Managing the cardiovascular complications of renal failure is a major therapeutic challenge in clinical practice. Mineralocorticoid Receptor (MR) blockade is a highly effective strategy for the management of heart failure, but the use of MR antagonists (MRA) is limited by their side effects rendering them contraindicated in patients with renal failure. Finerenone is a new non-steroidal MRA that shows fewer hyperkaliaemic events than the traditional steroidal MRAs and could therefore represent an alternative to these molecules in patients with damaged kidney function. The aim of this study is to characterize the effects of Finerenone on the cardiac complications of renal failure in a mouse model of chronic kidney disease (CKD). CKD was induced by subtotal nephrectomy (Nx), and finerenone was administered at a low dose (2.5 mg/kg/d) from week 4 to week 10 post-Nx. Cardiac function was assessed by echocardiography and invasive hemodynamics while cardiac fibrosis was measured by Sirius Red staining. Renal failure induced cardiac systolic and diastolic dysfunctions in the untreated CKD mice, as well as minor changes on cardiac structure. We also observed alterations in the phosphorylation of proteins playing key roles in the calcium handling (Phospholamban, Calmodulin kinase II) in these mice. Finerenone prevented most of these lesions with no effects on neither the renal dysfunction nor kaliemia. The benefits of finerenone suggest that activation of MR is involved in the cardiac complication of renal failure and strengthen previous studies showing beneficial effects of MRA in patients with CKD.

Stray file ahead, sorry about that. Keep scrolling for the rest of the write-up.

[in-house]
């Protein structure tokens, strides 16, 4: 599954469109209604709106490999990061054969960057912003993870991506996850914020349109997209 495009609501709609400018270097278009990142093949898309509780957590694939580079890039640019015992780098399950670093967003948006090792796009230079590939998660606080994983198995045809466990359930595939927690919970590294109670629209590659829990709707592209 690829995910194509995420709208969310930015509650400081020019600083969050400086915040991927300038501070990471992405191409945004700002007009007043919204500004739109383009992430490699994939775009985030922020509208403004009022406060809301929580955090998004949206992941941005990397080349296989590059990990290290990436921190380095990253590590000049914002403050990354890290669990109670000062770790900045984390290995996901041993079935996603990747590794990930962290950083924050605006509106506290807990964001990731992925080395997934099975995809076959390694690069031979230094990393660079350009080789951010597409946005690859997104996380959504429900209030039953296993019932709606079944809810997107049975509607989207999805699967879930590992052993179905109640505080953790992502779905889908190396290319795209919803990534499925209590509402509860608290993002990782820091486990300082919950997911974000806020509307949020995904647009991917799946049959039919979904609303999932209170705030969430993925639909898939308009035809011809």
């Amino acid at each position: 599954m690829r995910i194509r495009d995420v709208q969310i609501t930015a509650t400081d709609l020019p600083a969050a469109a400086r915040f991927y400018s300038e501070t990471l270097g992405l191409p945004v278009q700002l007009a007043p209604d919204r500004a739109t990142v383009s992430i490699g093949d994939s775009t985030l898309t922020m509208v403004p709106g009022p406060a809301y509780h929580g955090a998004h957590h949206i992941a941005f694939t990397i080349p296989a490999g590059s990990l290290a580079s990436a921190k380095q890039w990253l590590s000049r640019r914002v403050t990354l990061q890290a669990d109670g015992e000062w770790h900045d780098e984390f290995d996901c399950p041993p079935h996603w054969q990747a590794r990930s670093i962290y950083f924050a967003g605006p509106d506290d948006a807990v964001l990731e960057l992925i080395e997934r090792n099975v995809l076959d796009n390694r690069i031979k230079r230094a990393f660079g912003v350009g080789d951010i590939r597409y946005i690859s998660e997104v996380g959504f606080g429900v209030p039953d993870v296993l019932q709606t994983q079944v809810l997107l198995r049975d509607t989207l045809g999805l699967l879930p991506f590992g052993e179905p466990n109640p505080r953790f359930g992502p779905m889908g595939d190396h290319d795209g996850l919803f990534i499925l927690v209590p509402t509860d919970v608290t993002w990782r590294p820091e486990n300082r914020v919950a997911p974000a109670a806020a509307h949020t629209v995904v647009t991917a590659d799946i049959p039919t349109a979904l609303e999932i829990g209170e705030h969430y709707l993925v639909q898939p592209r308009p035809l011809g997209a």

Keywords: Cardio-renal syndrome; Diastolic dysfunction; Finerenone; Mineralocorticoid receptor.
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